Freedom Caucus member to bring up bill on impeaching IRS chief

Freedom Caucus member to bring up bill on impeaching IRS chief
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House Freedom Caucus member John FlemingJohn Calvin FlemingLobbying world Trump wants Congress to delay Census deadlines amid pandemic Meadows sets up coronavirus hotline for members of Congress MORE (R-La.) is expected to move forward Tuesday with an attempt to force a House vote on a resolution to impeach IRS Commissioner John Koskinen.

Once Fleming gives notice on his "privileged" resolution, the House will have two days to act. The House can vote to table the measure, refer it to the House Judiciary Committee or vote on the substance of the bill, a spokeswoman for the Freedom Caucus said.


This is the third time this year that the conservative Freedom Caucus has tried to force a floor vote on impeachment. Fleming first brought up the resolution in July, right before the summer recess. He then called the resolution up again in September, but a deal was reached to delay the vote and instead have the Judiciary Committee hold a hearing at which Koskinen testified.

Many House Republicans allege Koskinen lied under oath and did not comply with a subpoena during congressional investigations into the IRS's handling of conservative groups' applications for tax-exempt status.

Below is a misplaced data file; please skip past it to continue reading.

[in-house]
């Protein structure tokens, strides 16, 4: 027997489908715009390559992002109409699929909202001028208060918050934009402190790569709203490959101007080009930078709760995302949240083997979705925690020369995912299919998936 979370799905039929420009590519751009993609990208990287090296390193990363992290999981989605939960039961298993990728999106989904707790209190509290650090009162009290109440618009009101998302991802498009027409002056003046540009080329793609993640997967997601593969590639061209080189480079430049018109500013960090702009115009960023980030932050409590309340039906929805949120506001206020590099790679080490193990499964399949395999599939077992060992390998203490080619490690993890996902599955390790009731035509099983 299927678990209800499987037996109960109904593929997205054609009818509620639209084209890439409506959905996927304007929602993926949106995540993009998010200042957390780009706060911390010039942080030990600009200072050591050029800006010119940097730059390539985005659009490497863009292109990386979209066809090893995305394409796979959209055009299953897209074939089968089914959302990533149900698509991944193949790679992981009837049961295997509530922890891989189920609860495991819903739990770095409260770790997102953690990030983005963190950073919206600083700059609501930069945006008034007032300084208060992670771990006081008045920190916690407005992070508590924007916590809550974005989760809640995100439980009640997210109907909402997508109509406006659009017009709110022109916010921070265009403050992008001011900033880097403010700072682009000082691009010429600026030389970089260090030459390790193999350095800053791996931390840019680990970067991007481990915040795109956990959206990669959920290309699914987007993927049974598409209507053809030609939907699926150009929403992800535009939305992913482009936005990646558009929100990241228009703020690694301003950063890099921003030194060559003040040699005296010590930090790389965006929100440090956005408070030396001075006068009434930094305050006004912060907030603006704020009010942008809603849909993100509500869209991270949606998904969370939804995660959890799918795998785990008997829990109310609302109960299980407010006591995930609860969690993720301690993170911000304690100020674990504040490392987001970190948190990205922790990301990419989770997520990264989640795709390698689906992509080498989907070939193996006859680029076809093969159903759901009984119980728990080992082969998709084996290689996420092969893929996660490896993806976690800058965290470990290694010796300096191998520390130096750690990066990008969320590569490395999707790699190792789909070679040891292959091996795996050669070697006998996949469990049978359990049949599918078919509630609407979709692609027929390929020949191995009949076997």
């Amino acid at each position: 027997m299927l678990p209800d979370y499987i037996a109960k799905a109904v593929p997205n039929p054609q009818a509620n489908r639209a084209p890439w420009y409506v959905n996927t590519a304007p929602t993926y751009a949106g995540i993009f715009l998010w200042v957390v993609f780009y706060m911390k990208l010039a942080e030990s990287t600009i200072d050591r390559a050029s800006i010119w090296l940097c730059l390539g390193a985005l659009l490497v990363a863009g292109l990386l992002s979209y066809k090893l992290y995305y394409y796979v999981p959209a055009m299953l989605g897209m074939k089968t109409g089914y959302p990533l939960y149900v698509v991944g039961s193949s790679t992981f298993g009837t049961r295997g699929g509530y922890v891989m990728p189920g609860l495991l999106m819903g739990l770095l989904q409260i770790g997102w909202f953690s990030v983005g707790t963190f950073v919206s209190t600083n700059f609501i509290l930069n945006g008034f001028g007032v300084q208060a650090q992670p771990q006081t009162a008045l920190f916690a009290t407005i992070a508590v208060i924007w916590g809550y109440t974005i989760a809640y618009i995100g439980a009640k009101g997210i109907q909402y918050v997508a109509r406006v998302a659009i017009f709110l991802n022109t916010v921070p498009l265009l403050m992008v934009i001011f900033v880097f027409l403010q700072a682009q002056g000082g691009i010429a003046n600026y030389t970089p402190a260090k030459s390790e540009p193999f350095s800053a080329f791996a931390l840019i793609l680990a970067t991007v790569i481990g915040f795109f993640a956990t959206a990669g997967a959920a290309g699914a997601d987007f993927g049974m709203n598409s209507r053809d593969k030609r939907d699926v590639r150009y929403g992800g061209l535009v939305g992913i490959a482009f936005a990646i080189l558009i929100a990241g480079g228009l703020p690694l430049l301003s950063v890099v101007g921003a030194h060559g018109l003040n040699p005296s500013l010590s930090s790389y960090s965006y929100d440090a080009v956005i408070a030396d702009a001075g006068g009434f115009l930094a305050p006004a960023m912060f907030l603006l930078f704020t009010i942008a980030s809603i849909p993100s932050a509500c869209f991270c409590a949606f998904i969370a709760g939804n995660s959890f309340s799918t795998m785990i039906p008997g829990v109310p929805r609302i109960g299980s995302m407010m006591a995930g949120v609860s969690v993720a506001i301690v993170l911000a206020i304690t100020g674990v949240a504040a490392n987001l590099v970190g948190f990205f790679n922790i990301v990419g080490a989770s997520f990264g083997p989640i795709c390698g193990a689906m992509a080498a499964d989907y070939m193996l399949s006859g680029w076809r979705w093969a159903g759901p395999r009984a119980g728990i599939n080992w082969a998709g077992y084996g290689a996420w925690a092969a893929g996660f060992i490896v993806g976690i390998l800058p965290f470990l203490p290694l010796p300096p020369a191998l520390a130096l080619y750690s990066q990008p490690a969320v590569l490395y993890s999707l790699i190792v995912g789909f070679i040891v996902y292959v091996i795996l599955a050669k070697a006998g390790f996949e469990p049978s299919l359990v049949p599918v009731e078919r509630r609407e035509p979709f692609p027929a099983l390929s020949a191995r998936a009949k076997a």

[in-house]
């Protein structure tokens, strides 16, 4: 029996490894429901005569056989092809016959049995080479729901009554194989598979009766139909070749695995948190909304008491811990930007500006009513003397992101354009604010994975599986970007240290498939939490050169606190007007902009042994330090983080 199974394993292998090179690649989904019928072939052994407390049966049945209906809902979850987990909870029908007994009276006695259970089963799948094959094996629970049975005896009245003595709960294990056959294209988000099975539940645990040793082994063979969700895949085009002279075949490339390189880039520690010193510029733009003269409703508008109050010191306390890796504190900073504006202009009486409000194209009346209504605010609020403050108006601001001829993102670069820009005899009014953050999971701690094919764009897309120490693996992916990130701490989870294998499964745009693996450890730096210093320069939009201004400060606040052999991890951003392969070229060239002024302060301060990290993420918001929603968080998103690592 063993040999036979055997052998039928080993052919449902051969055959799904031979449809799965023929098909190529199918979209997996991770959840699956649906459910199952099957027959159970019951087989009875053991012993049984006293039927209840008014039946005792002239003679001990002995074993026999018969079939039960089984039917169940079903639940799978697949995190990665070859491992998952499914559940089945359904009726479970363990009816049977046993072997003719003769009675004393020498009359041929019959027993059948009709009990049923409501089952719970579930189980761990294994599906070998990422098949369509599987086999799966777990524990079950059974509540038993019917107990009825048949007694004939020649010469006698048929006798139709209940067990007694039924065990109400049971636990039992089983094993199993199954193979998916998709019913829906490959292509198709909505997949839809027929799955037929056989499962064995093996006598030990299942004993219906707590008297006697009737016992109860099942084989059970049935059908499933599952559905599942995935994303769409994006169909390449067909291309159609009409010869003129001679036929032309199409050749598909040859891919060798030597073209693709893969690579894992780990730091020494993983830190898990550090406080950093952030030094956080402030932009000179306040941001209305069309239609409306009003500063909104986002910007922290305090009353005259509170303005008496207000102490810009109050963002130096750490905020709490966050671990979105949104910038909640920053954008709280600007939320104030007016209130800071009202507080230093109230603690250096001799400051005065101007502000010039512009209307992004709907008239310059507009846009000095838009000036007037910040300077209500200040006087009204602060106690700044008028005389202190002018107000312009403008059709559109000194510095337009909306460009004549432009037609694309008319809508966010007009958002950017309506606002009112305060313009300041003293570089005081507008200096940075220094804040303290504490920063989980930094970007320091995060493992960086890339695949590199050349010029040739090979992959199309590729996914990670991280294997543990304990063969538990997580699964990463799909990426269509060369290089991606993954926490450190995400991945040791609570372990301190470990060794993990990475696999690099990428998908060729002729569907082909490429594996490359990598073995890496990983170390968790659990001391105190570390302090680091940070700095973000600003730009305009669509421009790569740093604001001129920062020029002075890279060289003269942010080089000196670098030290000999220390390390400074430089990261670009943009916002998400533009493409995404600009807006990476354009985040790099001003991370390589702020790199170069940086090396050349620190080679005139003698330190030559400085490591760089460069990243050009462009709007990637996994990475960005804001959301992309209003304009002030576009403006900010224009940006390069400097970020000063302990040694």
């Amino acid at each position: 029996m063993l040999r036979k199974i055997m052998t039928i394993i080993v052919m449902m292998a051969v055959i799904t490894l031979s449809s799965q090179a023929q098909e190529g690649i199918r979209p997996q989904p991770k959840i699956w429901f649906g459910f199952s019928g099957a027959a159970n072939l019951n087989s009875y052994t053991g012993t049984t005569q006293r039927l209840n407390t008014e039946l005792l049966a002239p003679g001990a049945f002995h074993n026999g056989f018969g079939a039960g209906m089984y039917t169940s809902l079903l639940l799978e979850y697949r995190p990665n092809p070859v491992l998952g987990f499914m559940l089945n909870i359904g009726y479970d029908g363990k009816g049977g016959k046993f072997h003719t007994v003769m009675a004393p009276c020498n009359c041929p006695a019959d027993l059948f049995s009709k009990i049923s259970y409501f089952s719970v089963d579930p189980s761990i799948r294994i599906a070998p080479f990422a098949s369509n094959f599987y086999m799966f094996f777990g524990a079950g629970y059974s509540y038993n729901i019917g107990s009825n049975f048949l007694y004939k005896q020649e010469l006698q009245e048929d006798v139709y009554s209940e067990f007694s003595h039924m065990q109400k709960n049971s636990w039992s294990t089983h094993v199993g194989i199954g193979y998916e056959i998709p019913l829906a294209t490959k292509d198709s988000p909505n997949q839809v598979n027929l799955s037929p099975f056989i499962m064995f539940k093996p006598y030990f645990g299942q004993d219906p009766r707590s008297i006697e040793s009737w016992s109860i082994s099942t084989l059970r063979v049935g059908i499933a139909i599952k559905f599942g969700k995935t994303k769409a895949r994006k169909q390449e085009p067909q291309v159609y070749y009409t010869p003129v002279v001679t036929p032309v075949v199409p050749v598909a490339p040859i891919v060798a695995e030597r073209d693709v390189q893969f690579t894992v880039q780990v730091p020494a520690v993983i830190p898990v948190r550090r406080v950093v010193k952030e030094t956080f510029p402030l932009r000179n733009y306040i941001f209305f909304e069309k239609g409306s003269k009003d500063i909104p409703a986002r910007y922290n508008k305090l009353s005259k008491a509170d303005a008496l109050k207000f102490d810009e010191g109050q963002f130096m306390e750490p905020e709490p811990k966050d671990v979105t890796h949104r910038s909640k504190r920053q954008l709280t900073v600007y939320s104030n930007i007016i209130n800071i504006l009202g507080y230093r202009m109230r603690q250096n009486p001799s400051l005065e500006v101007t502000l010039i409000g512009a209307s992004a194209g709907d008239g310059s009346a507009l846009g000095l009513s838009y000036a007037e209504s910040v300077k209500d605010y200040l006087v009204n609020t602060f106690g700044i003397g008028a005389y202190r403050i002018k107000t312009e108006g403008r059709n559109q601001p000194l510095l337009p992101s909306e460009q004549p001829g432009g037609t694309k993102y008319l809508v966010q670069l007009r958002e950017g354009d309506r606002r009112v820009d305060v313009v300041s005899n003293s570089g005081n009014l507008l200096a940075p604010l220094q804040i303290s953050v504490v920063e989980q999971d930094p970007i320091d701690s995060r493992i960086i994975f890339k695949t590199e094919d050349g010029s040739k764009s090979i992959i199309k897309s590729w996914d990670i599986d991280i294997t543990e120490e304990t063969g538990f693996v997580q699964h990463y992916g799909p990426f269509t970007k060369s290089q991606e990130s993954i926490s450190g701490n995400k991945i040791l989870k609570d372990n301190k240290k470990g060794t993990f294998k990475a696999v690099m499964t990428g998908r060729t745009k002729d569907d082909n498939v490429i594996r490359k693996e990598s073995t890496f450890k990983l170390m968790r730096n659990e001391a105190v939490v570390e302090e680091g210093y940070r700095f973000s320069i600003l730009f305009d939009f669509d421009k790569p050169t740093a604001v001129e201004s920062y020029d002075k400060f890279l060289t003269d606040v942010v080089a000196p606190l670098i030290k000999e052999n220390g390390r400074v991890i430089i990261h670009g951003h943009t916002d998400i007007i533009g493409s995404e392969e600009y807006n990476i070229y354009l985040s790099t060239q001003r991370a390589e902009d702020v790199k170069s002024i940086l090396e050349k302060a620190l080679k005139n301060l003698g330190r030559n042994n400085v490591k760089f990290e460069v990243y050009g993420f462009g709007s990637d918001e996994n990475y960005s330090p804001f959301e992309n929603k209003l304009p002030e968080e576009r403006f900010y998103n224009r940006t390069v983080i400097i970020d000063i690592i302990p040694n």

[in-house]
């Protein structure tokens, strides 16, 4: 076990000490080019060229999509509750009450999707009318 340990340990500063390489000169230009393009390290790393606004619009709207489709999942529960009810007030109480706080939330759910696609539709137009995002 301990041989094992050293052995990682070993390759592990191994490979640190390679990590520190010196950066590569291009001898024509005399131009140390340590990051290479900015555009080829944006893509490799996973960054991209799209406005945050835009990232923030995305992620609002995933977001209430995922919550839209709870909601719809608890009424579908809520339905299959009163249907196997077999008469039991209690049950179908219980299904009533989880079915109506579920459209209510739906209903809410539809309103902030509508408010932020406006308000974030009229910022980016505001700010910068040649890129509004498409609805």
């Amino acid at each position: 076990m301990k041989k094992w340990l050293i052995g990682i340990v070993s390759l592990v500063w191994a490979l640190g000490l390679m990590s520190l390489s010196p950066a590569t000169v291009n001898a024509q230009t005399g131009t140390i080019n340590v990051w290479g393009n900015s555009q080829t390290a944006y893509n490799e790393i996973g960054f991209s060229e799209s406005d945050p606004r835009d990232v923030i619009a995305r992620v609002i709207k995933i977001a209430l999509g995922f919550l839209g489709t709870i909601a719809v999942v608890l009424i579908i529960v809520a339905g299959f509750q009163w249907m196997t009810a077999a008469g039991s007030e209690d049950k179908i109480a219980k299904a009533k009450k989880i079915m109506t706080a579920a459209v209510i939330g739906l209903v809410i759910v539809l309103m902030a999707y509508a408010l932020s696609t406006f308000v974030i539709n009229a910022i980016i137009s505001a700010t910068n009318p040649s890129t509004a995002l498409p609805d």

The Freedom Caucus discussed impeachment at its meeting last night, according to a caucus member. 
Last month, Rep. Jim Jordan (R-Ohio), the outgoing Freedom Caucus chairman, said "Congress must move forward" on impeachment, in light of the fact that the IRS issued a proposed denial of a Tea Party group's application for tax-exempt status almost seven years after the application was filed.

But House GOP leadership had been reluctant to bring up a floor vote on impeachment in the past, saying that it would prefer the resolution move through regular order.

Koskinen's term expires in November 2017. He has said that he would step aside if the next president asked him to do so.

Reg Brown, a personal lawyer to Koskinen, said the House should reject impeachment.

“Our founders provided the Congress with impeachment authority to be used only in the most serious of circumstances," said Brown, a partner at WilmerHale. "Introducing an impeachment resolution with no formal impeachment hearings in the closing hours of the Congress is not a serious proposal and should be opposed.”

— Scott Wong contributed. Updated at 3:42 p.m.